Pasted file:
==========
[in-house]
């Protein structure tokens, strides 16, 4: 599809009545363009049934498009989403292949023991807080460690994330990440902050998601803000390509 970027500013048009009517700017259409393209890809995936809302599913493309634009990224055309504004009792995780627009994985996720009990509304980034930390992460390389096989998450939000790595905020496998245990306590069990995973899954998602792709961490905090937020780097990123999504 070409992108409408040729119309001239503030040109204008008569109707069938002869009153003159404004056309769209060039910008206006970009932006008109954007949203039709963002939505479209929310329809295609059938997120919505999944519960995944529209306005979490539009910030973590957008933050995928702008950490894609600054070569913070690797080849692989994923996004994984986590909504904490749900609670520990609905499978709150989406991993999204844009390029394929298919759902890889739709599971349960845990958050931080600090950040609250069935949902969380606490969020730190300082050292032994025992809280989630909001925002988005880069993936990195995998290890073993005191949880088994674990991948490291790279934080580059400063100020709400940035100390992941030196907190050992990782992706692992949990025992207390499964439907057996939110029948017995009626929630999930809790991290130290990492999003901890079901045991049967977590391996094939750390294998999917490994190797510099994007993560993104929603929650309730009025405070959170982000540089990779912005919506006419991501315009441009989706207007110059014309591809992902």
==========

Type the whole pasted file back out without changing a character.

[in-house]
């Protein structure tokens, strides 16, 4: 599809009545363009049934498009989403292949023991807080460690994330990440902050998601803000390509 970027500013048009009517700017259409393209890809995936809302599913493309634009990224055309504004009792995780627009994985996720009990509304980034930390992460390389096989998450939000790595905020496998245990306590069990995973899954998602792709961490905090937020780097990123999504 070409992108409408040729119309001239503030040109204008008569109707069938002869009153003159404004056309769209060039910008206006970009932006008109954007949203039709963002939505479209929310329809295609059938997120919505999944519960995944529209306005979490539009910030973590957008933050995928702008950490894609600054070569913070690797080849692989994923996004994984986590909504904490749900609670520990609905499978709150989406991993999204844009390029394929298919759902890889739709599971349960845990958050931080600090950040609250069935949902969380606490969020730190300082050292032994025992809280989630909001925002988005880069993936990195995998290890073993005191949880088994674990991948490291790279934080580059400063100020709400940035100390992941030196907190050992990782992706692992949990025992207390499964439907057996939110029948017995009626929630999930809790991290130290990492999003901890079901045991049967977590391996094939750390294998999917490994190797510099994007993560993104929603929650309730009025405070959170982000540089990779912005919506006419991501315009441009989706207007110059014309591809992902």